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The Seattle Animal Shelter Welcomes New Director

by Melissa Mixon

Animal protection and adoption professionals know that social equity plays a role in their work. For example, adoption requirements may eliminate people from marginalized groups if they require home ownership, a fenced yard, or a high fee.

Esteban Rodriguez, the new Director of the Seattle Animal Shelter, wants to tackle those challenges and more in his new role.
Photo of Esteban Rodriguez, sitting, with his large black dog, Goli, standing next to him.
“I would like for us to work to provide services outside of the shelter and I would love to have a great community engagement program,” said Rodriguez. “For our organization to be successful and to really be inclusive we have to go out into the community and engage people in volunteering and adopting. When you see our truck do you run and hide your pet or do you come out and wave at us?”

Rodriguez brings 12-years’ experience in the field, most recently serving as the Operations Manager for the Santa Barbara County Animal Services Division. His service area was 32 times larger than the City of Seattle and he managed three separate shelters located an hour’s drive from each other.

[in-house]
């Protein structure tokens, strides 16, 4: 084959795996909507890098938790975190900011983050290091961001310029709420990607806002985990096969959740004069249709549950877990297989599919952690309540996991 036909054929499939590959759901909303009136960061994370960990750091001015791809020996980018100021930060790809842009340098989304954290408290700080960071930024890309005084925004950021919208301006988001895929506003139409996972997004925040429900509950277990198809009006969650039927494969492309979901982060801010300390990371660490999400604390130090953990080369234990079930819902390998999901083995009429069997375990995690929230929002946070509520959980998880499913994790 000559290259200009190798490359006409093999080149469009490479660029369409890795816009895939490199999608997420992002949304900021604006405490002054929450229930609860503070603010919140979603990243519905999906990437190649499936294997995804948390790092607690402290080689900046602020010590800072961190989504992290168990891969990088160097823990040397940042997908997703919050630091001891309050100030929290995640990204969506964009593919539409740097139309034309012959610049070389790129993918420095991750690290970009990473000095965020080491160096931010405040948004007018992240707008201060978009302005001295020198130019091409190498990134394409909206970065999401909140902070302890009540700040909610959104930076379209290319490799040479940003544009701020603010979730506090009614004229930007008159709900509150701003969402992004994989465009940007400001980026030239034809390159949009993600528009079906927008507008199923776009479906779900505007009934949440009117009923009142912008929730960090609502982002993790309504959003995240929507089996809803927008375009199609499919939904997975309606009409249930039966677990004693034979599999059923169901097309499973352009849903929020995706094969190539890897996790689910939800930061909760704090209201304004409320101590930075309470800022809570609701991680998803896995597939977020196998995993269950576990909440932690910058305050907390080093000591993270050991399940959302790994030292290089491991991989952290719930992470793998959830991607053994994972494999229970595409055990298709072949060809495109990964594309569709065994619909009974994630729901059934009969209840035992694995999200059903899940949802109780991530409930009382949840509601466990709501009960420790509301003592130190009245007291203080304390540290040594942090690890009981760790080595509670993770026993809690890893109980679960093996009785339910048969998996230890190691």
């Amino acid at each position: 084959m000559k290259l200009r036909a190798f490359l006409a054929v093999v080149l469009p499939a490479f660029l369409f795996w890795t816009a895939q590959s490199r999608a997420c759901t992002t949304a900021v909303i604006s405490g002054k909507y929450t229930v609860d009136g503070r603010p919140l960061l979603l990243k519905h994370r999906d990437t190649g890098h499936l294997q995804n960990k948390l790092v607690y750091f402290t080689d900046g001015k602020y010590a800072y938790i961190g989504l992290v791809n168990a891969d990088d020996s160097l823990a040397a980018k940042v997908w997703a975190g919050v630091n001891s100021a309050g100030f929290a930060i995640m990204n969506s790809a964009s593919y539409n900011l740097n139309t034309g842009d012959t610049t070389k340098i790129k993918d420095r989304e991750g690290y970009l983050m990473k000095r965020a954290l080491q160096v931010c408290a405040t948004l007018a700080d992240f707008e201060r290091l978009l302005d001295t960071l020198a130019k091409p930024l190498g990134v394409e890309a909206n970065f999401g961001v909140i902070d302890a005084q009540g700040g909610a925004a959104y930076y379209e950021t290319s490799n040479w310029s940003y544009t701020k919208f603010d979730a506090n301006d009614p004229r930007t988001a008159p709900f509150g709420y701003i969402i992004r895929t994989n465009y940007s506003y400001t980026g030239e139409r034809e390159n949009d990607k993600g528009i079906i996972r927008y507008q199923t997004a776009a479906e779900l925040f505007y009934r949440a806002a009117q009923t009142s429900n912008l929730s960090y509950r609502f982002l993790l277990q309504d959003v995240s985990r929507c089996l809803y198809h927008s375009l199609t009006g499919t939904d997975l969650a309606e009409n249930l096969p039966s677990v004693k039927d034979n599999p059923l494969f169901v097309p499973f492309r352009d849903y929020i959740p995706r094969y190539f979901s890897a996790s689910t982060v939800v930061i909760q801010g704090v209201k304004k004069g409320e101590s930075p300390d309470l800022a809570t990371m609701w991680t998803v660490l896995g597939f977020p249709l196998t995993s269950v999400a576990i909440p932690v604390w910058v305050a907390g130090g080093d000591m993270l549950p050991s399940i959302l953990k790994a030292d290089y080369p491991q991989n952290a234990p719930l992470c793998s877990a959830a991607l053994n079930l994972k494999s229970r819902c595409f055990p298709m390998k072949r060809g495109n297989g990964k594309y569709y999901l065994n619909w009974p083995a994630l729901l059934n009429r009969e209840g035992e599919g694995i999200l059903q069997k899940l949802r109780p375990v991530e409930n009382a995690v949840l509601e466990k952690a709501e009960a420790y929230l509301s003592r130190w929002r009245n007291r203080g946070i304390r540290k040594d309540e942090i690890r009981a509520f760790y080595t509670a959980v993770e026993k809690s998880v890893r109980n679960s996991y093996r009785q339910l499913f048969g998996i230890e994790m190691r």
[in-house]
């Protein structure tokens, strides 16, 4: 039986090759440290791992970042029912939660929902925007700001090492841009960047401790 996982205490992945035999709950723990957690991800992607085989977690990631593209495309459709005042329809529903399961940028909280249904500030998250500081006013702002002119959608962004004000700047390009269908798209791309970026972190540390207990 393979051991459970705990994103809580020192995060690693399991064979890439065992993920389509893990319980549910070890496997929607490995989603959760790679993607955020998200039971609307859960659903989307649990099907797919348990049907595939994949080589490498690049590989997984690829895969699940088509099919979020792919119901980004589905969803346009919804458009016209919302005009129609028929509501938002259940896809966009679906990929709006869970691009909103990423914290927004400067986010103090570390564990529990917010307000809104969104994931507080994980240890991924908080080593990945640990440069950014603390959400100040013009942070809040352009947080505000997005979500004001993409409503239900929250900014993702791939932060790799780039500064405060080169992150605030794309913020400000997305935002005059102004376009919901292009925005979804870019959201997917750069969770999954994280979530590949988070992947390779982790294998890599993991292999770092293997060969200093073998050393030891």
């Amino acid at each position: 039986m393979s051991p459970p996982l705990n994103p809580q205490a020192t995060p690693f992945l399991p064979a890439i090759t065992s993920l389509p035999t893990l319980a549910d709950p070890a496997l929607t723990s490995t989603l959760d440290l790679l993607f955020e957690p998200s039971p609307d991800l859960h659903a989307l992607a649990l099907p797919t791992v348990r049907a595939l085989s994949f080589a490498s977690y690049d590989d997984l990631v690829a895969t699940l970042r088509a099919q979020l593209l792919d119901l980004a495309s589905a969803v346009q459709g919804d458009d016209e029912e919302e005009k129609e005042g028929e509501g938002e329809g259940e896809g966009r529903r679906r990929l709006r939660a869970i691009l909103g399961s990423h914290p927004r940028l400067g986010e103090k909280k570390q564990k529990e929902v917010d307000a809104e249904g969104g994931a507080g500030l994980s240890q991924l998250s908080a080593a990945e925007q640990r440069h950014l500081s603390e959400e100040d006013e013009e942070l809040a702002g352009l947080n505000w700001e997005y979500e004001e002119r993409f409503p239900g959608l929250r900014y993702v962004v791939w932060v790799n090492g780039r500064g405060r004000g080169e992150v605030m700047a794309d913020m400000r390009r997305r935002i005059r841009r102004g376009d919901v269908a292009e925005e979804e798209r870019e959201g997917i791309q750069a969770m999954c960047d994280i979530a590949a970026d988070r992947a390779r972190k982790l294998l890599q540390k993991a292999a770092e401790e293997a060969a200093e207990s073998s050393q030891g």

His interest in animal services began as he was being a responsible pet owner. Rodriguez was looking into vaccinations and other services and found it difficult to find low-cost veterinary care. Because of that experience, he would like to host community spay, neuter, and vaccine clinics and partner with local veterinarians to bring those services to the community.

“I come with a lot of compassion for our community, for the pets and the pet owners who we serve here,” he said.

Rodriguez shares his new Seattle home with his wife and their 14-year-old son, as well as Goli, a four-year-old Giant Schnauzer mix, who they rescued from a shelter. They are all excited to be here.

“Seattle is just as beautiful as Santa Barbara, if not more so,” said Rodriguez. “When I read the job bulletin I saw a lot of things I’ve been advocating for – like providing services for marginalized communities – are happening here.”

“If there’s an opportunity we are going to look for it and make sure we’re doing the right thing. I’m committed to the Seattle Animal Shelter and the place I want to be for the rest of my career.”